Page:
Fossil evidence indicates that ferns first evolved as the planet was transitioning from predominately water- to land-based life forms, and as a result ferns developed the ability - and need - to reproduce with the presence of water. While they are vascular plants, they are not flowering plants and as such do not bear flowers or reproduce by seed. Ferns reproduce by wind or water-borne tiny, tiny - sometimes microscopic - spores. Photo: The fiddle head of a holly fern (Cyrtomium falcatum).
Spores are generally produced on the underside of fern fronds in structures called sori. Sori are made up of tiny structures called sporangia. The sori are arranged in organized often distinctive and lovely patterns. Ferns drop millions, often times billions of spores during their lives but of course only a small few find locations and conditions in which they can germinate and grow on successfully. Photo: Sori on this fern appear as droplets.
The life cycle of a fern from the development and maturation of spores to unfurling fronds is complex and differs from that of other vascular plants in a few critical ways. The fern we recognize is the sporophyte. A sporophyte produces spores, which germinate to become a gametophyte a small and indistinct green growth. The gametophyte grows to be a small spreading plant, which could almost be mistaken for a lichen. Gametophytes bear male and female sex cells which ultimately come together to form a new sporophyte. With this complexity in mind, ferns are able to be propagated both by spore germination and rhizomatously, by growing bulbils along. Photo: The wooly end of an almost unfurled fern frond.
Many gorgeous and hardy ferns are suited to the North State Garden and they add seasonal drama, texture and interest. Veteran gardener, plantswoman and native plant enthusiast, Emilie White of Chico has been growing her collection of more than 21 fern varieties for many years. Many of hers are California natives and so apt to be dormant in summer and active in winter.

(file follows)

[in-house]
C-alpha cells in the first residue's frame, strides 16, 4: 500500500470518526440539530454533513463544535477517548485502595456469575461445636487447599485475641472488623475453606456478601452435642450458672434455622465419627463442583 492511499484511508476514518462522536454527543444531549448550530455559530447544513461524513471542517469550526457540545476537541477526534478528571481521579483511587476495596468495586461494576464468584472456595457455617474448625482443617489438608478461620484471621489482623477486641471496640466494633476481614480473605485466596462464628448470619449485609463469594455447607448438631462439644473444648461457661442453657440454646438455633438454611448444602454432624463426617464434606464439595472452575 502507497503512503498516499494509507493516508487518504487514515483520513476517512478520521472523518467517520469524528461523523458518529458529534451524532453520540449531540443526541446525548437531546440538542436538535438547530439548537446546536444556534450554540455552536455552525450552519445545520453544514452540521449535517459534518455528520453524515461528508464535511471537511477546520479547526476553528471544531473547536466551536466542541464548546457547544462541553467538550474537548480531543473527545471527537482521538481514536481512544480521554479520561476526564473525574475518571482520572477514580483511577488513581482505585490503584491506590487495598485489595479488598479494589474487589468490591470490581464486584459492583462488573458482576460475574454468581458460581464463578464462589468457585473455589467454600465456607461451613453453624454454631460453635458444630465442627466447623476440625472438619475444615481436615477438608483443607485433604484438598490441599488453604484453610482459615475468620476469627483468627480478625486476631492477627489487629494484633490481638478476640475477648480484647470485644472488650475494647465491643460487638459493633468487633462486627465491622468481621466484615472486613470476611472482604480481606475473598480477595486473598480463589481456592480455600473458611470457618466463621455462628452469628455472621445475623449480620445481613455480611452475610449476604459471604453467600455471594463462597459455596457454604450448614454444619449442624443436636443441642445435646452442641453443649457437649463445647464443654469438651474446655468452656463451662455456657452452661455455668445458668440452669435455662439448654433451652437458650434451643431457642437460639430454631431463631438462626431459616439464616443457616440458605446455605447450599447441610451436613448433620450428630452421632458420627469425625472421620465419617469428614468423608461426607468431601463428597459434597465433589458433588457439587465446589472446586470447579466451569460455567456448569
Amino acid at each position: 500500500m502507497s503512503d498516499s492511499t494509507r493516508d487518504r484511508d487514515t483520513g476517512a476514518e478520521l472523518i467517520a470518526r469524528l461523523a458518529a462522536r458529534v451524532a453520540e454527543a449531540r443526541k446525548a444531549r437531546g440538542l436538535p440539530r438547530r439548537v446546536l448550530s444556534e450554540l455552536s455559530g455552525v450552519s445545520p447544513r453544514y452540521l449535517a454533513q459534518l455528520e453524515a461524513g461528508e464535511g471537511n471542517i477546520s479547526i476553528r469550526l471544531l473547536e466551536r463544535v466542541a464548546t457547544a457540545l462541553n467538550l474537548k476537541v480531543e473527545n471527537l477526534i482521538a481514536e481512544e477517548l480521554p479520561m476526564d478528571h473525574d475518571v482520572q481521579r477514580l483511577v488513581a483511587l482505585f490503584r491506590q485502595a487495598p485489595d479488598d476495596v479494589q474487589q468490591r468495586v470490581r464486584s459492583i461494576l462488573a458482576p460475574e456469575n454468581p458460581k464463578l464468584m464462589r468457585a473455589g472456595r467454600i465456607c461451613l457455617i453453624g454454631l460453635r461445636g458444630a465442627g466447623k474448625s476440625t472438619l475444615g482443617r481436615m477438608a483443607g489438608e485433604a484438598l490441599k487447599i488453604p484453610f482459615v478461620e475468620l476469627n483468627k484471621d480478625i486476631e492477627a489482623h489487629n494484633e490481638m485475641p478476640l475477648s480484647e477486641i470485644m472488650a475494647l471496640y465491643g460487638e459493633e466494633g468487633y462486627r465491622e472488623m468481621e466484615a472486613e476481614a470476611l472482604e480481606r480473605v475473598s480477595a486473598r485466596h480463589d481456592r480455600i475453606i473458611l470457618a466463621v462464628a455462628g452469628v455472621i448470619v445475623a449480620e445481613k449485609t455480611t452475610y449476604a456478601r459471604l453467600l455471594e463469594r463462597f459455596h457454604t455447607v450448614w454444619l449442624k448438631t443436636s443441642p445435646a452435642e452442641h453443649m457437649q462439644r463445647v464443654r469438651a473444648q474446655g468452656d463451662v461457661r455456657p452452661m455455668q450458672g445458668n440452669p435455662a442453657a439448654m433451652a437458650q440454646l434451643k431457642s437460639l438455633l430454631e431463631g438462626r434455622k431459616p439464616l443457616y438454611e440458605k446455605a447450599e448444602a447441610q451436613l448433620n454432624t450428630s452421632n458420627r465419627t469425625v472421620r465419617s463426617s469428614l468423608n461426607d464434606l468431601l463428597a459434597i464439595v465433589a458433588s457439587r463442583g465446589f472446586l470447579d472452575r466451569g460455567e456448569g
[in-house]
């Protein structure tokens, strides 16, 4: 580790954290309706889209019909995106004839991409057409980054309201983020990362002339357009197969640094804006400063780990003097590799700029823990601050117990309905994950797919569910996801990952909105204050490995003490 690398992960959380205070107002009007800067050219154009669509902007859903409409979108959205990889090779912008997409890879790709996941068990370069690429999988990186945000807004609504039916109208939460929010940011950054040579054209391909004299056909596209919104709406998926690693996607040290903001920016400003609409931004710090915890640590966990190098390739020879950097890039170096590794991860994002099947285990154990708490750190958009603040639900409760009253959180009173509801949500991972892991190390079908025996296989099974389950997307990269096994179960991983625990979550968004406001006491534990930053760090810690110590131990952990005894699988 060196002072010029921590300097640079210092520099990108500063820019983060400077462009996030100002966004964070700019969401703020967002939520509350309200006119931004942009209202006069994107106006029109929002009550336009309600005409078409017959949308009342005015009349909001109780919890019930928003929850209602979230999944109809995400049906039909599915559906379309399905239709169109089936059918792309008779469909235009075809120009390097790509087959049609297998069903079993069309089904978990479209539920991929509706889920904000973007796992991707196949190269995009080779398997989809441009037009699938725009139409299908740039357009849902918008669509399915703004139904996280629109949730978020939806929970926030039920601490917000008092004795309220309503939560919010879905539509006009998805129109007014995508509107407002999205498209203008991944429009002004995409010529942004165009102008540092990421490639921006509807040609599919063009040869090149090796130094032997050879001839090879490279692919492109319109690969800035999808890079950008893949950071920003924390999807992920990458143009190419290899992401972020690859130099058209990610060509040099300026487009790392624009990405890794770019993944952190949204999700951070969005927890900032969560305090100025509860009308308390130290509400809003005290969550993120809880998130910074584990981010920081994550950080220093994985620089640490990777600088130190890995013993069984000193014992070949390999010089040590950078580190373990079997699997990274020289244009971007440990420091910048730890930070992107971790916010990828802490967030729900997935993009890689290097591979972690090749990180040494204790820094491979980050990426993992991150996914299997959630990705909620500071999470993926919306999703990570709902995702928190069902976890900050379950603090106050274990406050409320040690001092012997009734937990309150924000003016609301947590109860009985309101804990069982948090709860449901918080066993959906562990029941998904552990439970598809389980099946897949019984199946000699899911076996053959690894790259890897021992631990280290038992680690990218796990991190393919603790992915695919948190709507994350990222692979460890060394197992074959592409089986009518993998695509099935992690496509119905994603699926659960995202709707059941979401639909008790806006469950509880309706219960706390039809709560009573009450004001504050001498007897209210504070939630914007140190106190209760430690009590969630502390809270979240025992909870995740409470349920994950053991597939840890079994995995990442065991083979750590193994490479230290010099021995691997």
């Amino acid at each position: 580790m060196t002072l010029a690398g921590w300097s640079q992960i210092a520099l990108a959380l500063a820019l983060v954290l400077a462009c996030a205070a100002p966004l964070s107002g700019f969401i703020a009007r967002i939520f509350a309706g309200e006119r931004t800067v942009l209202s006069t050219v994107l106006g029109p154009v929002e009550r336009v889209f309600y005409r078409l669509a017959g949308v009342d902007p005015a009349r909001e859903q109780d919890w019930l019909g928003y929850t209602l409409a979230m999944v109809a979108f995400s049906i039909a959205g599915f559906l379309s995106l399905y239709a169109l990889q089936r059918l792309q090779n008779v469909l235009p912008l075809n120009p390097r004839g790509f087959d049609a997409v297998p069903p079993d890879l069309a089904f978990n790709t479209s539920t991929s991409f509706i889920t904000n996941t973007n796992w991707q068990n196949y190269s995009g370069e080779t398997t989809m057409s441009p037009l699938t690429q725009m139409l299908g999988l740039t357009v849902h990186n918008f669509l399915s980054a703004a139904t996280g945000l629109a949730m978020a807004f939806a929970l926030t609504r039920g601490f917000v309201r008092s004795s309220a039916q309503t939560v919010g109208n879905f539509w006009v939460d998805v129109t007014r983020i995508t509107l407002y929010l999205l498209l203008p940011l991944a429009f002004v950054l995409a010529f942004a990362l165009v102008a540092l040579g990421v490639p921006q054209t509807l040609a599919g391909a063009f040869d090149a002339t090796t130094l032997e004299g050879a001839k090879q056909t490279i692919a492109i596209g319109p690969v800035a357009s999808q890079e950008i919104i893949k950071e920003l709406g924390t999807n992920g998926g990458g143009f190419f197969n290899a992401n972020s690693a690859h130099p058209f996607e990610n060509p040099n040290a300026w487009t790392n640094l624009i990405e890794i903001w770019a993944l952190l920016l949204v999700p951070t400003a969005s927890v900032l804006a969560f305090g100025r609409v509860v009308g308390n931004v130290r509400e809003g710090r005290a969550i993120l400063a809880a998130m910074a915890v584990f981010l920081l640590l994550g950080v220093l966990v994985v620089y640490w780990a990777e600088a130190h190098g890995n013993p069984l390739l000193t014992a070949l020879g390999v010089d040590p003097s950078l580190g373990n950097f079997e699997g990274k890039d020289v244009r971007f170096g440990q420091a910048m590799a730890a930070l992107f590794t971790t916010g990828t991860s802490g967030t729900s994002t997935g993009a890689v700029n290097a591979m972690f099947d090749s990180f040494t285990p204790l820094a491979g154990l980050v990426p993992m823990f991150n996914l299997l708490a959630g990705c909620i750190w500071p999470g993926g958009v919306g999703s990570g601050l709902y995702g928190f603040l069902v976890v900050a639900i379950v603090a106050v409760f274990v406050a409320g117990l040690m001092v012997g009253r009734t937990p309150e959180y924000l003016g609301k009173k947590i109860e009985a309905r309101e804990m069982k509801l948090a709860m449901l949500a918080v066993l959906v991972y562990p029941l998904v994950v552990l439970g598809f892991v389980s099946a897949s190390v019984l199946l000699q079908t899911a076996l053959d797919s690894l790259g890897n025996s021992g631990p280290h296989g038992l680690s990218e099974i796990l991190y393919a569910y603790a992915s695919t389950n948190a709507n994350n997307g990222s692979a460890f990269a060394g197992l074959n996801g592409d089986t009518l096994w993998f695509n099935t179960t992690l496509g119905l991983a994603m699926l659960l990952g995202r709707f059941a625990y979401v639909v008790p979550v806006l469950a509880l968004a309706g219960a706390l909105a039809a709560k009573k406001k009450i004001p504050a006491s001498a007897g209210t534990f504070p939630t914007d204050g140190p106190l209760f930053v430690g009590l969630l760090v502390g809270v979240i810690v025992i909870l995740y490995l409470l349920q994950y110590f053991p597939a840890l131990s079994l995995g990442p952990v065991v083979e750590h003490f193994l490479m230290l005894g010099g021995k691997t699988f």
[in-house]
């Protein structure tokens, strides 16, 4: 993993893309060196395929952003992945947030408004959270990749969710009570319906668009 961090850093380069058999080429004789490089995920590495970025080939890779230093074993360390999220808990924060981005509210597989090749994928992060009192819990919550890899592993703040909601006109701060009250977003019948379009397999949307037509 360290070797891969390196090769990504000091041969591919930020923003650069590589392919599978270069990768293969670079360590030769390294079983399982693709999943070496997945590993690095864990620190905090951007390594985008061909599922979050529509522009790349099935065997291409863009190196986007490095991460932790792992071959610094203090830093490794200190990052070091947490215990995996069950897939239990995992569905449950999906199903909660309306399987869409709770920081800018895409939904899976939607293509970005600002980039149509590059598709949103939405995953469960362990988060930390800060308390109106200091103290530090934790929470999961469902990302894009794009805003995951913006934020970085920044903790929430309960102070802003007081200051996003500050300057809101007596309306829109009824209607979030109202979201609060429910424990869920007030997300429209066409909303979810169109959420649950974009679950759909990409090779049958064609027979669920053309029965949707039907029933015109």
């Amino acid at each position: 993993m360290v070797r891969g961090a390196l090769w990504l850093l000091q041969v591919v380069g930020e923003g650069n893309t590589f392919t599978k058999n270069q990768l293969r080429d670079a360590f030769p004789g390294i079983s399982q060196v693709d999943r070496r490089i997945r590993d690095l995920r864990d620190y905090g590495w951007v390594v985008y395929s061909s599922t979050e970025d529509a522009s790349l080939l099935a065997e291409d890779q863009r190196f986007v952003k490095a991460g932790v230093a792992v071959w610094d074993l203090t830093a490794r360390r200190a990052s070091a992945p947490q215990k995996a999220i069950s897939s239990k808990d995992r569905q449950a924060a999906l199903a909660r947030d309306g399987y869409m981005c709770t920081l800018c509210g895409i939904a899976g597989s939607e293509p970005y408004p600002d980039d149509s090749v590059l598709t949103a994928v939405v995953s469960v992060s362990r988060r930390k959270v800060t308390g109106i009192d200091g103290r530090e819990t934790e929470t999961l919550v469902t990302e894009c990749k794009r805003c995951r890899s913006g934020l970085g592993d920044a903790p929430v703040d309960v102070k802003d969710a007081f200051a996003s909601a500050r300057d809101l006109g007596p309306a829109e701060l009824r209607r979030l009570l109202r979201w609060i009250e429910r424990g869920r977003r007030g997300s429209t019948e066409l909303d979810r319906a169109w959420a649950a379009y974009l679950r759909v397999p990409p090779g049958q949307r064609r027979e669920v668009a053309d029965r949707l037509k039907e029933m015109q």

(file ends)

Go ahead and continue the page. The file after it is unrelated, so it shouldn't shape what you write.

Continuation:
Almost all of Emilie’s ferns are in dappled light beneath larger trees or shrubs. She feeds her entire garden with alfalfa pellets in late winter/early spring, top-dresses with home-made or organic compost up to twice a year, and will sometimes giver her ferns a dose of fish emulsion. “Don’t be too tidy. Let the natural duff of leaves and pine needles self-mulch around your ferns. Dead head fronds as needed - like a haircut,” she says. But even a veteran gardener like Emilie will sometimes lose a fern and not know why. “And then sometimes you think you’ve lost one - and a tiny fiddle-head will appear out of what looked like dead root ball.” Emilie does not water in winter unless absolutely necessary and waters approximately two times a week in summer. Photo: The red-tips of a young fern frond.
Western or giant chain fern (Woodwardia fimbriata), western sword fern (Polystichum munitum), California maidenhair fern (Adiantum jordanii), five fingered fern (Adiantum aleuticum), gold back Fern (Pentagramma triangularis) and Indian’s dream or serpentine fern (Aspidotis densa)
Photo: Spori pattern on a holly fern (Cyrtomium falcatum).
"Native Ferns, Moss & Grasses", by William Cullina (Houghton Mifflin, 2008), and
"The Encyclopedia of Garden Ferns" by Sue Olsen, (Timber Press, 2007).
Photo: Lady fern (Athyrium felix-femina)
Some Good Fern Websites Include:
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In a North State Garden is a weekly Northstate Public Radio and web-based program celebrating the art, craft and science of home gardening in Northern California and made possible in part by the Gateway Science Museum - Exploring the Natural History of the North State and on the campus of CSU, Chico. In a North State Garden is conceived, written, photographed and hosted by Jennifer Jewell - all rights reserved jewellgarden.com. In a North State Garden airs on Northstate Public Radio Saturday mornings at 7:34 AM Pacific time and Sunday morning at 8:34 AM Pacific time. Podcasts of past shows are available here.